So, don't you think it would be a given that I would welcome a break? Perhaps a slight respite from the hectic schedule of shooting, editing amd then shooting again that I'd found myself embroiled in?

Yeah, me neither.

Despite my best efforts, I kept shooting.

This time, though, is was kinda' hokey. Beth and I were on our way to the Wayne County Fair in Wayne County, Pennsylvania.

I vaguely remember, years ago, Mom and Dad taking Greg and I to the Danbury Fair in Danbury, Connecticut. All I remember is the long drive and, given that I was all of about seven years old at the time, I wasn't diggin' it. I don't know what rides we went on or what animals we saw or whether or not I ate cotton candy or deep friend bacon wrapped bacon, but I remember that drive. Three hours in the back seat of a 1965 Plymouth Belvedere II just wasn't my idea of a good time. I do remember the Danbury Fair being big, though. I mean, you know... really big.

I was looking forward to the Wayne County Fair because I knew it wouldn't be nearly as big and, as a result, could perhaps be a bit more quirky.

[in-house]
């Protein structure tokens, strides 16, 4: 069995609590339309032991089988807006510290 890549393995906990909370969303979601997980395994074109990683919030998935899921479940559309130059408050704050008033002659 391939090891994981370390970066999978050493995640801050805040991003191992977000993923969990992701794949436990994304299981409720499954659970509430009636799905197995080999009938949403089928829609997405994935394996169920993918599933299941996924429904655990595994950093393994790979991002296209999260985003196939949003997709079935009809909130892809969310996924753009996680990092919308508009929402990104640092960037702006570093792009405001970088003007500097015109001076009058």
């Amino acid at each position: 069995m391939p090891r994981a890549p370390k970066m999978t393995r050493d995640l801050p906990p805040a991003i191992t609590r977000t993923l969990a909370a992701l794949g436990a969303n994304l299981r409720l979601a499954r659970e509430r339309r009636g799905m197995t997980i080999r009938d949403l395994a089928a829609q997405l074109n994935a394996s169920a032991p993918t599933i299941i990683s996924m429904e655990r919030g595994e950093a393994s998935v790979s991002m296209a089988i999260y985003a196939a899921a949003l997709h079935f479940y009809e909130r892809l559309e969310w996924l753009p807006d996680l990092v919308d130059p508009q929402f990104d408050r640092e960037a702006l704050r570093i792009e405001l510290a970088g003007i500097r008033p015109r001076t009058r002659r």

My suspicions, friends, were spot on.
The view from the Ferris Wheel. I think the parking lot was actually bigger than the actual fair...

One of the many "Hope ya' didn't eat too much" rides along the midway...

The Ferris Wheel at the end of the midway...

We got the the fair and quickly determined where we wanted to go, and when. Certain events take place only at certain times, and we didn't want to miss them.

Now, the be certain, county fairs are a big deal to a lot of people, especially in the more rural areas where farming is prevalent. To these people, the midway that attracts people like you and I are a nuisance. They're on hand to compete for ribbons with their pumpkins or their cows or, well, with whatever else you might find on a farm somewhere. The Wayne County Fair was no different:


One of the agricultural competitions...

That, my friends, is a very large... yellow pumpkin thing... with a blue ribbon...

I had a difficult time trying to find the interesting aspect of large vegetables not only being put on display but, also, judged. I guess the compelling aspects of such things are lost on me. What wasn't lost on me, though, was some of the food.

If you go to a county fair anywhere, you're bound to encounter the art of deep-frying. Things you would never think of frying are plentiful at fairs. Again, Wayne County was no different: